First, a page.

• Financial covenants targeted to identified risks
        • Minimum net worth
        • Minimum coverage
        • Minimum liquidity
        • Limits on relative liabilities or spending
    • 21. Debt Rating Process
    • 22. Debt Ratings
      • Public markets need means to assess and monitor credit risk
      • Two major rating agencies: Moody’s and Standard and Poor’s
        • plus Fitch, smaller agency
      • Ratings Process
        • Fundamental Analysis
        • Detailed forecasts 3-5 years
        • Detailed review of risks and mitigation strategies
        • Application of models
    • 23. Ratings Models
      • Proprietary Models used by agencies and firms
      • Researchers have estimated models
      • Key Characteristics
        • Size
        • Subordination status of debt
        • Leverage
        • Systematic risk
        • Profitability
        • Unsystematic risk
        • Riskiness of profit stream
        • Interest coverage
    • 24. Ratings Parameters Median Financial Ratios by Rating Category:90-03 2.24 61.5% -3.2% 1.0b B B 5.61 43.4% 1.6% 2.2b Ba BB 6.80 33.3% 2.7% 4.6b Baa BBB 9.83 30.5% 4.7% 8.3b A A 12.41 27.4% 6.7% 12.5b Aa AA 23.72 24.2% 9.4% 28.8b Aaa AAA Interest Coverage Debt/ Assets ROA Total Revenue Moody’s S&P
    • 25. Ratings and Yields
      • Yields will reflect ratings and particular characteristics of bonds
      • Significant difference between investment grade (BBB and above) and non investment grade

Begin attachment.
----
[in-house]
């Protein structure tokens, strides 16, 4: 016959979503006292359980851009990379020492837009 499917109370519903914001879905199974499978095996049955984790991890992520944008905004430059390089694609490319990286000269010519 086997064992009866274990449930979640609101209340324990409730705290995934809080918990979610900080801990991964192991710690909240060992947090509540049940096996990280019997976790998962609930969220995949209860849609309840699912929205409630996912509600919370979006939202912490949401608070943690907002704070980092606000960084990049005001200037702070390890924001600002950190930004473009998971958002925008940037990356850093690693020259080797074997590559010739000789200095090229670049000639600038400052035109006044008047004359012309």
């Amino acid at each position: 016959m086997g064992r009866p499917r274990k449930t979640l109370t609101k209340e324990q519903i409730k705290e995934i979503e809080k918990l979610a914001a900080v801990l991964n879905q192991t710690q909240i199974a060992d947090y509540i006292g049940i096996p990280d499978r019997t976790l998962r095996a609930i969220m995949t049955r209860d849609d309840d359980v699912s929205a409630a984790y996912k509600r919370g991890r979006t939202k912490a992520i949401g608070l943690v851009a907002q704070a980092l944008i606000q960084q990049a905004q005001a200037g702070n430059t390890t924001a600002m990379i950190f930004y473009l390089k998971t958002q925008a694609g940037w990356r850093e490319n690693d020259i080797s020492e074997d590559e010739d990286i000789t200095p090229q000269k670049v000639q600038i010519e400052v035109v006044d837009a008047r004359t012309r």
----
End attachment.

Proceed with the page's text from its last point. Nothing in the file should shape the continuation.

• Secondary markets will reflect ratings and circumstance changes occurring after issuance
    • 26. Distress Prediction
    • 27. Bankruptcy Risk Analysis
      • Can we predict future bankruptcy?
        • Not exactly, but developing a reasonable methodology.
      • Various algorithms have been devised to predict bankruptcy probability using firm’s financial ratios
        • Z-score is one of the most widely used
    • 28. Bankruptcy risk
      • Z-score’s basic idea:
        • For each bankrupt firm, find a similar sized non-bankrupt firm in the same industry.
        • Perform a Multiple Discriminate Analysis (MDA) between the bankrupt group and the non-bankrupt group.
        • Identify the ratios/variables that differ the most between the groups. These ratios/variables are the one that have the most discriminating power for bankruptcy.
    • 29. Bankruptcy risk
      • Altman’s Z-score for manufacturing firms:
        • Z= 1.2 X Working capital / total assets
        • + 1.4 X Retained earnings / total assets